“Fallout 4” radiates excellence, quality

Brian O'Kelly

“Fallout 4” is an expansive adventure through a deadly, post-apocalyptic nuclear wasteland. The game gives players unprecedented levels of freedom, letting players mold and interact with the desolate world presented before them.

But, the player doesn’t start off in this unforgiving wasteland. The story begins in an alternate reality of a 1950s-esque Boston. An alternate reality faced with a grim future of nuclear Armageddon. Barely escaping to the safety of an underground vault, the player emerges only to encounter a world ravaged by war and radiation.

Unlike previous Fallout titles such as “Fallout 3” and “Fallout: New Vegas,” the story takes a much more pronounced role, rather than being overshadowed by gameplay. “Fallout 4”’s factions have varying intricate philosophies which add complexity to the storytelling.

Fallout’s main story has always been linear or based on simplistic choices, “Fallout 4” deviates from this, trying to blur the lines of morality, making the choice of who to side with an unexpectedly difficult decision. The story takes full advantage of its post-apocalyptic setting to explore the most irredeemable actions in a humanizing light.

However, like its predecessors, “Fallout 4’s” story is still overshadowed by the immense sense of exploration the game offers. New diverse and aesthetically-fitting landscapes are filled to the brim with rewards for adventurous players. Boston serves as a phenomenal setting for the title with locales such as Fenway Park and the historic Freedom Trail hiding tons of loot and enemies, making the expansive world feel packed with content.

As with all Bethesda games, the massive open world comes with a price. The game is prone to occasional bugs and crashes, but the bugs are rare enough to not distract the player from enjoying the game and all it has to offer.

The game has also received some overhauls to multiple aspects of gameplay that are welcome improvements to “Fallout 3’s” formula. Loot has been given an expanded role, no longer serving as junk that clogs your inventory. Fallout 4’s new settlement builder and crafting requires the player to horde loot to convert it into materials, which can be used to build settlements and modify weapons and armor.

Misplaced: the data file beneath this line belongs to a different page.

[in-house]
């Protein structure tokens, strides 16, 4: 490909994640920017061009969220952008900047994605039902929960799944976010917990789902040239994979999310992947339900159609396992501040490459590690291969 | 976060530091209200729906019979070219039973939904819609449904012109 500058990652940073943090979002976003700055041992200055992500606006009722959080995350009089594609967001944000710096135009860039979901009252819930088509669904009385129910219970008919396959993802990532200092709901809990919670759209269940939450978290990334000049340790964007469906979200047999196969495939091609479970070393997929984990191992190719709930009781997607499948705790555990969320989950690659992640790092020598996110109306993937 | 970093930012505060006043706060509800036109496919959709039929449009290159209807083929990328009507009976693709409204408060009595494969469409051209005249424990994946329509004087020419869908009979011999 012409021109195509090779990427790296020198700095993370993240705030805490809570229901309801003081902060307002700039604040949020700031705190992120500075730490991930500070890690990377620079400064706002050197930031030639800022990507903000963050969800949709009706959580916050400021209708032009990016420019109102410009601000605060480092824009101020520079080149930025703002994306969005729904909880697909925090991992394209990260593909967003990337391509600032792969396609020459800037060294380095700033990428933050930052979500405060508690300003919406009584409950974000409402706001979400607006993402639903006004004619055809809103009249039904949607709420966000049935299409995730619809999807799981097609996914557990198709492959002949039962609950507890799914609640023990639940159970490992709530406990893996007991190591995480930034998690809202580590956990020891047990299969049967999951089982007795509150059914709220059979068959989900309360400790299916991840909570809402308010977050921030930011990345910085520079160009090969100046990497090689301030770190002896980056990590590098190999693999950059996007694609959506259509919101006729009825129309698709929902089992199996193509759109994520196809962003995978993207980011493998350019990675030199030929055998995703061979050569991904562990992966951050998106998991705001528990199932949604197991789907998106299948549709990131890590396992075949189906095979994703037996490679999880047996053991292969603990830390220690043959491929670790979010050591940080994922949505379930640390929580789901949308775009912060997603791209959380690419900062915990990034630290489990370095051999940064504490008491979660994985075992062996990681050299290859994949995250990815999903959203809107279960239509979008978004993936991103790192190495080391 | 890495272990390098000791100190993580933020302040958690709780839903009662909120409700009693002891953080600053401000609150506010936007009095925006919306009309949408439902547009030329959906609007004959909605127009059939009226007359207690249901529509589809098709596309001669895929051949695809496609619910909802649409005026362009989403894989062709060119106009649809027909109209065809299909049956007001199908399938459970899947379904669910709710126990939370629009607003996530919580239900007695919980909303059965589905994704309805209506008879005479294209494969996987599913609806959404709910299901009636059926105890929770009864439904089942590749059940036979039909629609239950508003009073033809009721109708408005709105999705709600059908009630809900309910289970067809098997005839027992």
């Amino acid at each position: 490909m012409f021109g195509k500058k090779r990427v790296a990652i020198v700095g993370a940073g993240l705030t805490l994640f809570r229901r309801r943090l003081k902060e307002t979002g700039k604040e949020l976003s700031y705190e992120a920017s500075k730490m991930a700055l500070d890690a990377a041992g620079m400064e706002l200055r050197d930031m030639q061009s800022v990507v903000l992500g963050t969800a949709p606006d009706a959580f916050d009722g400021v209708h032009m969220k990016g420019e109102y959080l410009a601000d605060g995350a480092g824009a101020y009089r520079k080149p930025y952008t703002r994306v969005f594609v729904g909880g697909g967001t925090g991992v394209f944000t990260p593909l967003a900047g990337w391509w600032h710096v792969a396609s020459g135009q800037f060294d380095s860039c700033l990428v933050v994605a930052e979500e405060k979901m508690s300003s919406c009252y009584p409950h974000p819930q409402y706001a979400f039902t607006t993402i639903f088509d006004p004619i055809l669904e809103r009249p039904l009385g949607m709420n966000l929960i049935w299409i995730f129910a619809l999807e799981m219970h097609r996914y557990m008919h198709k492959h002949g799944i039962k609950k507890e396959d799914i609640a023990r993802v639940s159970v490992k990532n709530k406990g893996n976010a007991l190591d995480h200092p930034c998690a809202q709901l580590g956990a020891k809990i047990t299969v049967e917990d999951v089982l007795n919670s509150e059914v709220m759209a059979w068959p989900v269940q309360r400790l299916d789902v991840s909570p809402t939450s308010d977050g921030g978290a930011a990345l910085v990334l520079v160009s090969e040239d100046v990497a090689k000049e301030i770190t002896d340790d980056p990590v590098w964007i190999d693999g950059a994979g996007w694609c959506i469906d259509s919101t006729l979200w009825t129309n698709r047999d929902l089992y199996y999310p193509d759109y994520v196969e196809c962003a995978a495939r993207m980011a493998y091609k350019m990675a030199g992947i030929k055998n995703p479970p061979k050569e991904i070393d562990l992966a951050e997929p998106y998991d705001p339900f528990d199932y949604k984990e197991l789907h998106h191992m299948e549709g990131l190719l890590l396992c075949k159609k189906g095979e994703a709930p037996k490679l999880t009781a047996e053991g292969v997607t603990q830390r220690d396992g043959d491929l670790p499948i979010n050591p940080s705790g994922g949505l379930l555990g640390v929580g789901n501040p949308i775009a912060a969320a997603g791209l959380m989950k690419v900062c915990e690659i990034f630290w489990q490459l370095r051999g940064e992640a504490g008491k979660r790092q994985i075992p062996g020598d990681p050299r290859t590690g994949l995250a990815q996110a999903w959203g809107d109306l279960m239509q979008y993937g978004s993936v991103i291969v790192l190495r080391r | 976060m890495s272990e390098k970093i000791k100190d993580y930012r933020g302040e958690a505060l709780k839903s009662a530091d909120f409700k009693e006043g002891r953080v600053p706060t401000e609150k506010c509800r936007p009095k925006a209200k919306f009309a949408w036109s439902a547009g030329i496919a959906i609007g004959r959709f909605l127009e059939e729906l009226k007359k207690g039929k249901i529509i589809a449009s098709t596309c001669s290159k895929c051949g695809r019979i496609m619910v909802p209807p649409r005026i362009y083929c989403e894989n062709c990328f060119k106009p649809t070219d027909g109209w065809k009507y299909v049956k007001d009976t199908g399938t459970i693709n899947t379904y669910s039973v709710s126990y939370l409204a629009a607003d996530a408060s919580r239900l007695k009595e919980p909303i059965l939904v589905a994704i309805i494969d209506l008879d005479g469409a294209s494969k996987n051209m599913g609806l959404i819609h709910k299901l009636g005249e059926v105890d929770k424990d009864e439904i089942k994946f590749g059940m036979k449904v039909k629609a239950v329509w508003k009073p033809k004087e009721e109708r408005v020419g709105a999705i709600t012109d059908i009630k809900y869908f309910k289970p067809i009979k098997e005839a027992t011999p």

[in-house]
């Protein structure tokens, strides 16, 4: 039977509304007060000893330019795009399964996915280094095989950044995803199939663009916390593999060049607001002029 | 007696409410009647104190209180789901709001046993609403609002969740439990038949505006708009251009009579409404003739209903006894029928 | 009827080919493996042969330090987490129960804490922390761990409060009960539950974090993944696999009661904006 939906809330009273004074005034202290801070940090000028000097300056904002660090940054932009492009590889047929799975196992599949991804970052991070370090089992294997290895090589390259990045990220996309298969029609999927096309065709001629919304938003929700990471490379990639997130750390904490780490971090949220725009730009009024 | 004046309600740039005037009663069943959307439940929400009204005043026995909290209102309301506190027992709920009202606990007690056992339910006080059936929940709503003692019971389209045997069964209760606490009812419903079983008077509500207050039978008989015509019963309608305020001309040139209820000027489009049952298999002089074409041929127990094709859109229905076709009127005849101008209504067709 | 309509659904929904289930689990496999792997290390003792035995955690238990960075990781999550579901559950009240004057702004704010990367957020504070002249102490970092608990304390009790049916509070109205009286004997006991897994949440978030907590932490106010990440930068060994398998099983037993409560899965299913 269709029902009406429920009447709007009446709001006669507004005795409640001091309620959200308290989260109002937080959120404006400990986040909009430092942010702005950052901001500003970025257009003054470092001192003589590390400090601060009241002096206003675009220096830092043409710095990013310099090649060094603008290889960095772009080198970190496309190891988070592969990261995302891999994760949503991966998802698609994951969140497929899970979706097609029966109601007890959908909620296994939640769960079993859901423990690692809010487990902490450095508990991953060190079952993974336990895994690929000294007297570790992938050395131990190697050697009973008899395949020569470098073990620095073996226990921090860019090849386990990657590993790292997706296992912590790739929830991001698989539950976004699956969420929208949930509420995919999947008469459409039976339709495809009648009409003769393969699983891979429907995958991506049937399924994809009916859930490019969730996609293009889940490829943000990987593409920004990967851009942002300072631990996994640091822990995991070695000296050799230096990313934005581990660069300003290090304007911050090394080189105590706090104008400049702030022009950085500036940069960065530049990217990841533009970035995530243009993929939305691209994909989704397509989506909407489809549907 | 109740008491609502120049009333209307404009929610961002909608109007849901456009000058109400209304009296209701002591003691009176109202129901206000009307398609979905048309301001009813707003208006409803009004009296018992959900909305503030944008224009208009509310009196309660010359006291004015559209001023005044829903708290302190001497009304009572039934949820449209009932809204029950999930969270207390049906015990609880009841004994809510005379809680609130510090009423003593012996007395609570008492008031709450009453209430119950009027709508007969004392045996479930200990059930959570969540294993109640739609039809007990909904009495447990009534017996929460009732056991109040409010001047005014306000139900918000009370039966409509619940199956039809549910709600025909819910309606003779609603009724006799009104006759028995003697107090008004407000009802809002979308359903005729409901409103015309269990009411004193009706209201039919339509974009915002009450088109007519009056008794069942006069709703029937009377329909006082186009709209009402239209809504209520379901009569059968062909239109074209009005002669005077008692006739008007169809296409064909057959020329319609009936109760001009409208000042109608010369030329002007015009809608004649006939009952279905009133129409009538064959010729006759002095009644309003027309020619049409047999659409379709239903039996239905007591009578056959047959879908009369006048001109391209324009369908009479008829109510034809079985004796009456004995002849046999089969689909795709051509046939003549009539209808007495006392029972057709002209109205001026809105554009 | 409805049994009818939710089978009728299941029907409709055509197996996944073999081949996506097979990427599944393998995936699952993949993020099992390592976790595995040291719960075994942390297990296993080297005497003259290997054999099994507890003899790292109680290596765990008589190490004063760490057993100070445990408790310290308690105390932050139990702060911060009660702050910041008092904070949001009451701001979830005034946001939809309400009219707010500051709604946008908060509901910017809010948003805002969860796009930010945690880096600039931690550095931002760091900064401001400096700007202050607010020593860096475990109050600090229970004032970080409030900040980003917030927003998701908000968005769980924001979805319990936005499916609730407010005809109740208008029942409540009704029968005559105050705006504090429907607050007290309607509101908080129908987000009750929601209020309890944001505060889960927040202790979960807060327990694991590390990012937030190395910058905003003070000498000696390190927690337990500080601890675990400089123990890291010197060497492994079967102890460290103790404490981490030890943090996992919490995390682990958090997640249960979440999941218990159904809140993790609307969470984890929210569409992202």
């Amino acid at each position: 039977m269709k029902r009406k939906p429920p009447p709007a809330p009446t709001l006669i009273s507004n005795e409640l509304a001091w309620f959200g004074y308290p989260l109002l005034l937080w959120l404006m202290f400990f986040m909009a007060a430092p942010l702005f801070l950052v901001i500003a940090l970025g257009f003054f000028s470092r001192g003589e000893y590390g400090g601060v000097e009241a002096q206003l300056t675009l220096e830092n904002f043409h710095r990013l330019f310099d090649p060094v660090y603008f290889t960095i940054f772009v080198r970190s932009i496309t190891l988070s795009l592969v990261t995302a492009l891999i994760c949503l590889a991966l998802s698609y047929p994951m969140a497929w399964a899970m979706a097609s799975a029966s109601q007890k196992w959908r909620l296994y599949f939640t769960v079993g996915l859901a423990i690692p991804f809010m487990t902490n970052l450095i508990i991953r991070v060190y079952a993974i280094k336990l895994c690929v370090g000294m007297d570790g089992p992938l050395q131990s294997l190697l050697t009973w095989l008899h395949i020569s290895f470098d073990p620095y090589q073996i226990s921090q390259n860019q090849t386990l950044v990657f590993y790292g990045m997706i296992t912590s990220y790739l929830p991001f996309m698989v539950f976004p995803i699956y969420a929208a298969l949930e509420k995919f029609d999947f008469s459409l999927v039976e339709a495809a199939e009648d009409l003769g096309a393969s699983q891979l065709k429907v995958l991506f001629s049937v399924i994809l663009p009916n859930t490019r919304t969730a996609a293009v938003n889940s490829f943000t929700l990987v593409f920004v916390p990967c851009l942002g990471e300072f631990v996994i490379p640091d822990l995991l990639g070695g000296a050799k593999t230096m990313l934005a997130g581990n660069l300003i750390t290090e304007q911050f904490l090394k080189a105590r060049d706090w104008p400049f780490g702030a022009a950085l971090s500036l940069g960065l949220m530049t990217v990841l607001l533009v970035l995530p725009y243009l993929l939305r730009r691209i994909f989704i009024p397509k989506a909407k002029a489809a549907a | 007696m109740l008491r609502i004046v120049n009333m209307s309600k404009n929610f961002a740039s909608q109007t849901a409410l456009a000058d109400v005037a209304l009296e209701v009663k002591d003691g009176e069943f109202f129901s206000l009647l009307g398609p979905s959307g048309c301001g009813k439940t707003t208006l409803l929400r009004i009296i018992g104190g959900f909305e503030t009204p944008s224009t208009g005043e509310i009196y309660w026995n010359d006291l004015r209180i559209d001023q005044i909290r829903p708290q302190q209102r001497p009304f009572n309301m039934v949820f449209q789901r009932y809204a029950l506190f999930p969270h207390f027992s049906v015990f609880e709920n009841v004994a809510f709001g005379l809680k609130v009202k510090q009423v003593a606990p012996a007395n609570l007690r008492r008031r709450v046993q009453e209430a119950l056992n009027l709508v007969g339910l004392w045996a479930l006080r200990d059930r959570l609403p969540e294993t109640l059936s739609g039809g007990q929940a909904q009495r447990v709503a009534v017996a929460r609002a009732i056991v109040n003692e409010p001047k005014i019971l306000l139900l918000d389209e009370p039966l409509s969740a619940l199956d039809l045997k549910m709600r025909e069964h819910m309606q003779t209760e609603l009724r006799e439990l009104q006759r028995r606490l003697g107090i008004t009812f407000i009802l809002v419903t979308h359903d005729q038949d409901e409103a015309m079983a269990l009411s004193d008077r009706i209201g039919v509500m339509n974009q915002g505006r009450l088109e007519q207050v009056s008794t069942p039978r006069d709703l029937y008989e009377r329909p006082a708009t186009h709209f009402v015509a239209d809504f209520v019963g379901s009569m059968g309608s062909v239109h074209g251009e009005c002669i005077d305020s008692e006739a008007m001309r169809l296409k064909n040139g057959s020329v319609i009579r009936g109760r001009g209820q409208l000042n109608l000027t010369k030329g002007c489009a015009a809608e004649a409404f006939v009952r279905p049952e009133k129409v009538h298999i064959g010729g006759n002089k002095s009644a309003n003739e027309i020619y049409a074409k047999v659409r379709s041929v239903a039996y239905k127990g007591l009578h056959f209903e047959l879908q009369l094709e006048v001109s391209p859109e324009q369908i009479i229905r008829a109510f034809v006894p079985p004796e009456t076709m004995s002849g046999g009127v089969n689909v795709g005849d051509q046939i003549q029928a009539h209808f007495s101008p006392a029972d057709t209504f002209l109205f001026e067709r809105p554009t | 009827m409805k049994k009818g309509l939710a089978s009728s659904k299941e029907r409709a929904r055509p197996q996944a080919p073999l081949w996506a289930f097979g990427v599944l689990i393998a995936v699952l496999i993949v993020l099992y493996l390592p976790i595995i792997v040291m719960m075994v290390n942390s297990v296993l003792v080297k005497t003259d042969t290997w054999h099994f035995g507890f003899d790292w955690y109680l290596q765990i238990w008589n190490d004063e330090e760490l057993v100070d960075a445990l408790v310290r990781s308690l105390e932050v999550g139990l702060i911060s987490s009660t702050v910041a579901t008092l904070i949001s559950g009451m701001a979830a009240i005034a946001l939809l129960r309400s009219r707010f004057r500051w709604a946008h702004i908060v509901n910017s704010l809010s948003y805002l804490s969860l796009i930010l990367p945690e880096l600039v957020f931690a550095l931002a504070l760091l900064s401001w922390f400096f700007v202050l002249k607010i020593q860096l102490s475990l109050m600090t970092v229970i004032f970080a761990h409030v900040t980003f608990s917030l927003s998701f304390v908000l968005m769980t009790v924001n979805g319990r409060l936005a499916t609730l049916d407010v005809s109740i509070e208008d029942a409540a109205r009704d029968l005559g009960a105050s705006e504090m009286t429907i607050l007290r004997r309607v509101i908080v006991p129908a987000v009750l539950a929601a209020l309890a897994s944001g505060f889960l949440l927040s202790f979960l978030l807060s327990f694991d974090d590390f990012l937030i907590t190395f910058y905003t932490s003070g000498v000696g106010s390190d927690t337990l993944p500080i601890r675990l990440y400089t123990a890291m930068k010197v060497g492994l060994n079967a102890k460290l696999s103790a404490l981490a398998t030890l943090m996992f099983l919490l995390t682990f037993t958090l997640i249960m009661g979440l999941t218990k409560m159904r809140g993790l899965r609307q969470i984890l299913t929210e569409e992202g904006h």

Settlements add a nice change of pace from the explore-and-shoot rut that the series has carved out, adding a creative outlet for the player to build additions to the wasteland. The player is incentivized to build settlement by giving builders access to more money, loot and weapons.

“Fallout 4’s” gunplay has been vastly improved from previous titles in the series. The gameplay is now more reminiscent of a typical high-quality shooter, featuring guns with realistic handling, controls with increased fluidity and enemies that make marksman-like shots key to survival.

The combat has been significantly improved over “Fallout 3”’s clunky mechanics so that the previously needed Vault-Tec Assisted Targeting System — or VATS — is rarely used.

Like combat and loot, crafting has been completely overhauled. Armor and gun mods let the player turn ordinary weapons into unique death machines, modifying a weapons stats, abilities and appearance. This extra level of customization adds layers of depth to Fallout’s weapon system, bringing it more in touch with its RPG roots.

Power Armor functions differently from that of previous titles, no longer serving as a heavy set of wearable armor. The player now enters Power Armor like a vehicle, gaining tank-like abilities that let the player mow down enemies easily, but it comes at a price, as fuel is now needed to maintain the power armor, giving the armor limited use.

“Fallout 4” seeks to be an expansive experience above all else, but maintains its excellence in all other aspects of its design. While it can be marred by occasional technical issue, it proves to be a consistent improvement on its predecessors, proving that while war never changes, Fallout does.